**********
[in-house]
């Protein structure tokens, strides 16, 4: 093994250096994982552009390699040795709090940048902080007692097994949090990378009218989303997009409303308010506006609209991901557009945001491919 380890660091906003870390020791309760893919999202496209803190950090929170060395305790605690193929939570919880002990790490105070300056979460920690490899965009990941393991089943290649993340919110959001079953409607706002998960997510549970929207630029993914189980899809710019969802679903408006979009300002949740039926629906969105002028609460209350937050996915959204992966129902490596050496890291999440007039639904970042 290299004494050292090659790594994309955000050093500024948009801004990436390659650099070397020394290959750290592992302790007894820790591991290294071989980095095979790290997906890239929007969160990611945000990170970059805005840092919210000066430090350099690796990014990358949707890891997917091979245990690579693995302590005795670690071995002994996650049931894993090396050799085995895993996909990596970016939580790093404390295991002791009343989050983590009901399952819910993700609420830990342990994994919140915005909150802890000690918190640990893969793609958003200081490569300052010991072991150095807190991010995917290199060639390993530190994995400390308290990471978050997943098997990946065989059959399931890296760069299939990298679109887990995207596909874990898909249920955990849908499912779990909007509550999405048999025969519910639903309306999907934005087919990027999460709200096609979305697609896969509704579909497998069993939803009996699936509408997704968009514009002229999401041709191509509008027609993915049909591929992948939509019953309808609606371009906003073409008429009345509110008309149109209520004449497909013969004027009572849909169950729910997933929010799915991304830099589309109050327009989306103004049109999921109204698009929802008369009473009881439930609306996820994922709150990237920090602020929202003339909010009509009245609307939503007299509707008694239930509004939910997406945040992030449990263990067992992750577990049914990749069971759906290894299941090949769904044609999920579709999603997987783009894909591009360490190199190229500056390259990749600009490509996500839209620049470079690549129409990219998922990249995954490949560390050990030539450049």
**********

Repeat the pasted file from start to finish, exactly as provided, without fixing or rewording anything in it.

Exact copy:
[in-house]
């Protein structure tokens, strides 16, 4: 093994250096994982552009390699040795709090940048902080007692097994949090990378009218989303997009409303308010506006609209991901557009945001491919 380890660091906003870390020791309760893919999202496209803190950090929170060395305790605690193929939570919880002990790490105070300056979460920690490899965009990941393991089943290649993340919110959001079953409607706002998960997510549970929207630029993914189980899809710019969802679903408006979009300002949740039926629906969105002028609460209350937050996915959204992966129902490596050496890291999440007039639904970042 290299004494050292090659790594994309955000050093500024948009801004990436390659650099070397020394290959750290592992302790007894820790591991290294071989980095095979790290997906890239929007969160990611945000990170970059805005840092919210000066430090350099690796990014990358949707890891997917091979245990690579693995302590005795670690071995002994996650049931894993090396050799085995895993996909990596970016939580790093404390295991002791009343989050983590009901399952819910993700609420830990342990994994919140915005909150802890000690918190640990893969793609958003200081490569300052010991072991150095807190991010995917290199060639390993530190994995400390308290990471978050997943098997990946065989059959399931890296760069299939990298679109887990995207596909874990898909249920955990849908499912779990909007509550999405048999025969519910639903309306999907934005087919990027999460709200096609979305697609896969509704579909497998069993939803009996699936509408997704968009514009002229999401041709191509509008027609993915049909591929992948939509019953309808609606371009906003073409008429009345509110008309149109209520004449497909013969004027009572849909169950729910997933929010799915991304830099589309109050327009989306103004049109999921109204698009929802008369009473009881439930609306996820994922709150990237920090602020929202003339909010009509009245609307939503007299509707008694239930509004939910997406945040992030449990263990067992992750577990049914990749069971759906290894299941090949769904044609999920579709999603997987783009894909591009360490190199190229500056390259990749600009490509996500839209620049470079690549129409990219998922990249995954490949560390050990030539450049």